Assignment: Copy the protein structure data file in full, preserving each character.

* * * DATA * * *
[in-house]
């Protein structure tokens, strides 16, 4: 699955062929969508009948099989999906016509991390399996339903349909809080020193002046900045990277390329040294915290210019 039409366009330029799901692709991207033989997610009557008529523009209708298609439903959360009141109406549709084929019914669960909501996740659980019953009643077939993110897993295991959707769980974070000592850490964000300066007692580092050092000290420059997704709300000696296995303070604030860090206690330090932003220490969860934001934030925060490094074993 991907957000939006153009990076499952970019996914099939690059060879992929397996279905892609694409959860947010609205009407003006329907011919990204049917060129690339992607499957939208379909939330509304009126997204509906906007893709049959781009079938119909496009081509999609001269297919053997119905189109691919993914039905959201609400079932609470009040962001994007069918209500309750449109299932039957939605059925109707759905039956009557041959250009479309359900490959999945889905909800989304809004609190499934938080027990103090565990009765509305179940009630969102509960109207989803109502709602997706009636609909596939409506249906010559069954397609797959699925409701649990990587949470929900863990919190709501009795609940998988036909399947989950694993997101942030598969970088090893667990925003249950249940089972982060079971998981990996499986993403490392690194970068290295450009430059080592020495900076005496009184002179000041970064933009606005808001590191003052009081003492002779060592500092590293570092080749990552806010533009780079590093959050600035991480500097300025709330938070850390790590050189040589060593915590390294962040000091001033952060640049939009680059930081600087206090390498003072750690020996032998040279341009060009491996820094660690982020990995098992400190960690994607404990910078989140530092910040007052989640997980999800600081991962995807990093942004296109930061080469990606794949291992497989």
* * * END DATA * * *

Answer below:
[in-house]
């Protein structure tokens, strides 16, 4: 699955062929969508009948099989999906016509991390399996339903349909809080020193002046900045990277390329040294915290210019 039409366009330029799901692709991207033989997610009557008529523009209708298609439903959360009141109406549709084929019914669960909501996740659980019953009643077939993110897993295991959707769980974070000592850490964000300066007692580092050092000290420059997704709300000696296995303070604030860090206690330090932003220490969860934001934030925060490094074993 991907957000939006153009990076499952970019996914099939690059060879992929397996279905892609694409959860947010609205009407003006329907011919990204049917060129690339992607499957939208379909939330509304009126997204509906906007893709049959781009079938119909496009081509999609001269297919053997119905189109691919993914039905959201609400079932609470009040962001994007069918209500309750449109299932039957939605059925109707759905039956009557041959250009479309359900490959999945889905909800989304809004609190499934938080027990103090565990009765509305179940009630969102509960109207989803109502709602997706009636609909596939409506249906010559069954397609797959699925409701649990990587949470929900863990919190709501009795609940998988036909399947989950694993997101942030598969970088090893667990925003249950249940089972982060079971998981990996499986993403490392690194970068290295450009430059080592020495900076005496009184002179000041970064933009606005808001590191003052009081003492002779060592500092590293570092080749990552806010533009780079590093959050600035991480500097300025709330938070850390790590050189040589060593915590390294962040000091001033952060640049939009680059930081600087206090390498003072750690020996032998040279341009060009491996820094660690982020990995098992400190960690994607404990910078989140530092910040007052989640997980999800600081991962995807990093942004296109930061080469990606794949291992497989």